A Chicago Birder’s Guide to Transit-accessible Birding Hotspots
Chicago’s transit system makes it easy to get around the city without a car. This is especially true if your destination is the loop or the airport. But if your destination is to find birds at one of the Chicago region’s natural areas, it can feel a bit more like you’re stuck without many options. Luckily, hundreds of bird species and several natural areas are within reach of city transit, from city parks, to county forest preserves and a National Park.
— Nearest train stop: Take the South Shore Line from Millennium Station to Beverly Shores. Approximately 1.5 hour ride.
— From there: Just a short walk northwest on Broadway to the Great Marsh trailhead, or walk south and cross the Dunes Highway to explore the wooded Dunewood Campground.
Officially America’s newest National Park, Indiana Dunes is a popular birding destination because of its diversity of habitats and its unique geography. Its placement along the southern end of Lake Michigan mean that many migrating birds stop here to forage before crossing over the lake. The dunes are also home to an annual birding festival in mid-May to celebrate spring migration.
If you’re in for a longer stay, the train stop at Beverly Shores is a short walk away from the Dunewood Campground. This wooded campground is great for spotting migrating warblers or nesting Red-shouldered Hawks. Or head straight to Great Marsh Trail. The observation deck is a tranquil spot to stop and listen for marsh birds like Marsh Wren, Virginia Rail and Sora in the spring. Also be sure to look for plentiful Wood Ducks, Great Egrets, Great Blue Herons. If you’re lucky, you might also hear the call of a Barred Owl.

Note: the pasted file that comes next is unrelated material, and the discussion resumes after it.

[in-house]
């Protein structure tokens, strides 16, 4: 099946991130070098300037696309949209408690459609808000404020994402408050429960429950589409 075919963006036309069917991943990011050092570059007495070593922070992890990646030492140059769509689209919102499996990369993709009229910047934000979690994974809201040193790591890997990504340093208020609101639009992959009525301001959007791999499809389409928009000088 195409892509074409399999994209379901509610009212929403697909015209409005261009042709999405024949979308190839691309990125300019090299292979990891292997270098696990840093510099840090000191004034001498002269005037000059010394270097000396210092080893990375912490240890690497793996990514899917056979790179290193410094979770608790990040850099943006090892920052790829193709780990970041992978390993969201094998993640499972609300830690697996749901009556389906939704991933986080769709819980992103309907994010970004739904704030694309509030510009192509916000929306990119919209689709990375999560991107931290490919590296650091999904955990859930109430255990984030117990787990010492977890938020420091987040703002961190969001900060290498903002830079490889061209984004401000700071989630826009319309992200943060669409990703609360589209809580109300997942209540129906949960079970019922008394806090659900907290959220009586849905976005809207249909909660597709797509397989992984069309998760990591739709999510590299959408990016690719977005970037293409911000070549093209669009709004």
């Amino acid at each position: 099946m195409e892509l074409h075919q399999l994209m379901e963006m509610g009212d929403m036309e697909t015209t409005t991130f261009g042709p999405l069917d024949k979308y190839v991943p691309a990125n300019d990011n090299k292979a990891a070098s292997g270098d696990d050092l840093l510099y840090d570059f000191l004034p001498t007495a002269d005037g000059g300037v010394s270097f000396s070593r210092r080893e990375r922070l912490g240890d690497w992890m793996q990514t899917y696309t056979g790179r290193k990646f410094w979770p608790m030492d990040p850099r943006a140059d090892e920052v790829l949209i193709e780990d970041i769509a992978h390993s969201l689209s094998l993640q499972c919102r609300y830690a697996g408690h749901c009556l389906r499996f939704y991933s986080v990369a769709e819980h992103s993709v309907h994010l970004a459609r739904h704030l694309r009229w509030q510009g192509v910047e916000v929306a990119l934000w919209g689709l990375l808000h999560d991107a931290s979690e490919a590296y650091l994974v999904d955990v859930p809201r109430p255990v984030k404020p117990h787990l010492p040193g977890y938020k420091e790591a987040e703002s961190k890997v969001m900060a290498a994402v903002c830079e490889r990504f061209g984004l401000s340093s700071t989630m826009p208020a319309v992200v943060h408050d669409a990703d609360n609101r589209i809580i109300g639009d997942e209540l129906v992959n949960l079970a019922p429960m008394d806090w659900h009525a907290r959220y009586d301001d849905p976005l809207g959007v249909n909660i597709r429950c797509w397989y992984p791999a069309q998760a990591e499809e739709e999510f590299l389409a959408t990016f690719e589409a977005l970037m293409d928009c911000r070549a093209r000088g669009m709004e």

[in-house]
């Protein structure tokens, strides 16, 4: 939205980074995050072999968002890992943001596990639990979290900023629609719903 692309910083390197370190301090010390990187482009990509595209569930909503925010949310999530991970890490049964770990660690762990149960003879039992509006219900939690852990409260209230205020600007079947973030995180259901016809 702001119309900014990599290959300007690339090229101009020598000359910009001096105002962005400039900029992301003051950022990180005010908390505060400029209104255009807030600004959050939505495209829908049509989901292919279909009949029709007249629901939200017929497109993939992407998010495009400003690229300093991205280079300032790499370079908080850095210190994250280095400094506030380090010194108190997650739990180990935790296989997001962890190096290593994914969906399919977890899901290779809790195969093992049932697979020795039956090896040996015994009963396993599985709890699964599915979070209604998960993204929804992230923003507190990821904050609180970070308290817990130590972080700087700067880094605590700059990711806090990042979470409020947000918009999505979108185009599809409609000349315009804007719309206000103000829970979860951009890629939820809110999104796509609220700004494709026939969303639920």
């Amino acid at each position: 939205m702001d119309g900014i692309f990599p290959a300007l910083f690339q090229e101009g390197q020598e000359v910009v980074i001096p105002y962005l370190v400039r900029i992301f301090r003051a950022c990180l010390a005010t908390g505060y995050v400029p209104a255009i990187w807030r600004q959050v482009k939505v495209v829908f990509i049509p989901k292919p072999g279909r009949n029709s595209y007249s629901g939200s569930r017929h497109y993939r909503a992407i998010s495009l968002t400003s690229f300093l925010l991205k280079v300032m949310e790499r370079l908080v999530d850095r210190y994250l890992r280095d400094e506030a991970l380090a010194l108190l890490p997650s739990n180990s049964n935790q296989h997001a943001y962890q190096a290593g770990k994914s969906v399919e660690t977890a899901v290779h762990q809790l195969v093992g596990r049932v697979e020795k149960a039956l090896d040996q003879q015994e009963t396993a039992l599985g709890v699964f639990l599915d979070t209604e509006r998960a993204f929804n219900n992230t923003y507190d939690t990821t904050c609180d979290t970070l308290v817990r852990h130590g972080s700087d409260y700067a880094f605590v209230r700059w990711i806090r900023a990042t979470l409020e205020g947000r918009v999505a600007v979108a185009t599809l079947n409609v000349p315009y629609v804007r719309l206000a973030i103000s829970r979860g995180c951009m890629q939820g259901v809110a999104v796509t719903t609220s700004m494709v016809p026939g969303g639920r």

For a longer hike, walk along Beverly Drive going west to Kemil Beach for even more views of the wetlands and hike to the top of Kemil Beach and Dune Ridge Trail for a spectacular vista. You can also exit the South Shore Line at Dune Park to explore the trail system at Indiana Dunes State Park. The Longshore Birding Platform (accessible from the beach parking lot at the state park) is always a go-to spot for birders looking to catch glimpses of migrant songbirds, gulls, shorebirds and waterfowl flying over the lake. Even on a slow migration day, you can watch sparrows, orioles and hummingbirds at the various feeders set up by the platform.
Birding by Transit is a series by COS board member Stephanie Beilke highlighting birding hotspots that are within walking distance or a short bus ride from the CTA “L”, Metra or South Shore Line. No matter your choice of transportation, these birding destinations are ones that every Chicago birder needs to check off their list.